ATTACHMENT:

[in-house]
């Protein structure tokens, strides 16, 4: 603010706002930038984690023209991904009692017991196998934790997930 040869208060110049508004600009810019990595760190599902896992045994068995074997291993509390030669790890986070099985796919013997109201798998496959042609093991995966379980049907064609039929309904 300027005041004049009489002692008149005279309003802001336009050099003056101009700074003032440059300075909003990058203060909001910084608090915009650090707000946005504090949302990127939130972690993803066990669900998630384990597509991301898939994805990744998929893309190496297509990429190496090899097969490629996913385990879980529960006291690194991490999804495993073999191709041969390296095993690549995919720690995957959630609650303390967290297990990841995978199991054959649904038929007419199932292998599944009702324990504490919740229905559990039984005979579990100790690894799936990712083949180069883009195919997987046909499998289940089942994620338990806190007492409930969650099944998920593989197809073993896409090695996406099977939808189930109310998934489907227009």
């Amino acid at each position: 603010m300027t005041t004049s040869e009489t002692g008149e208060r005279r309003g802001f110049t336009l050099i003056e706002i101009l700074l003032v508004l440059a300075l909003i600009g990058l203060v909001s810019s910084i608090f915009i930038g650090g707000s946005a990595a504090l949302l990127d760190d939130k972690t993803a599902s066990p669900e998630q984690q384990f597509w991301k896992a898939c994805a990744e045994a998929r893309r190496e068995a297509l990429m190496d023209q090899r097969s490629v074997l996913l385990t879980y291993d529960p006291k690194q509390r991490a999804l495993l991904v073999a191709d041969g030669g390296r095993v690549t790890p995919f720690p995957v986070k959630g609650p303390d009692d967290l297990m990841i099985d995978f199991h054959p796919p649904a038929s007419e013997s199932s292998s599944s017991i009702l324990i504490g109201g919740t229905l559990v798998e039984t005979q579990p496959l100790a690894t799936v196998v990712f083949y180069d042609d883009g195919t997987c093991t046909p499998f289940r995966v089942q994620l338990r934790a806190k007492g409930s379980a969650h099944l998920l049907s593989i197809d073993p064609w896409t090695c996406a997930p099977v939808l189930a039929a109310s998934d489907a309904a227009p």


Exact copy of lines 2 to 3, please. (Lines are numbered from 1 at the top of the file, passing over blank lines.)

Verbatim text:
């Protein structure tokens, strides 16, 4: 603010706002930038984690023209991904009692017991196998934790997930 040869208060110049508004600009810019990595760190599902896992045994068995074997291993509390030669790890986070099985796919013997109201798998496959042609093991995966379980049907064609039929309904 300027005041004049009489002692008149005279309003802001336009050099003056101009700074003032440059300075909003990058203060909001910084608090915009650090707000946005504090949302990127939130972690993803066990669900998630384990597509991301898939994805990744998929893309190496297509990429190496090899097969490629996913385990879980529960006291690194991490999804495993073999191709041969390296095993690549995919720690995957959630609650303390967290297990990841995978199991054959649904038929007419199932292998599944009702324990504490919740229905559990039984005979579990100790690894799936990712083949180069883009195919997987046909499998289940089942994620338990806190007492409930969650099944998920593989197809073993896409090695996406099977939808189930109310998934489907227009």
């Amino acid at each position: 603010m300027t005041t004049s040869e009489t002692g008149e208060r005279r309003g802001f110049t336009l050099i003056e706002i101009l700074l003032v508004l440059a300075l909003i600009g990058l203060v909001s810019s910084i608090f915009i930038g650090g707000s946005a990595a504090l949302l990127d760190d939130k972690t993803a599902s066990p669900e998630q984690q384990f597509w991301k896992a898939c994805a990744e045994a998929r893309r190496e068995a297509l990429m190496d023209q090899r097969s490629v074997l996913l385990t879980y291993d529960p006291k690194q509390r991490a999804l495993l991904v073999a191709d041969g030669g390296r095993v690549t790890p995919f720690p995957v986070k959630g609650p303390d009692d967290l297990m990841i099985d995978f199991h054959p796919p649904a038929s007419e013997s199932s292998s599944s017991i009702l324990i504490g109201g919740t229905l559990v798998e039984t005979q579990p496959l100790a690894t799936v196998v990712f083949y180069d042609d883009g195919t997987c093991t046909p499998f289940r995966v089942q994620l338990r934790a806190k007492g409930s379980a969650h099944l998920l049907s593989i197809d073993p064609w896409t090695c996406a997930p099977v939808l189930a039929a109310s998934d489907a309904a227009p």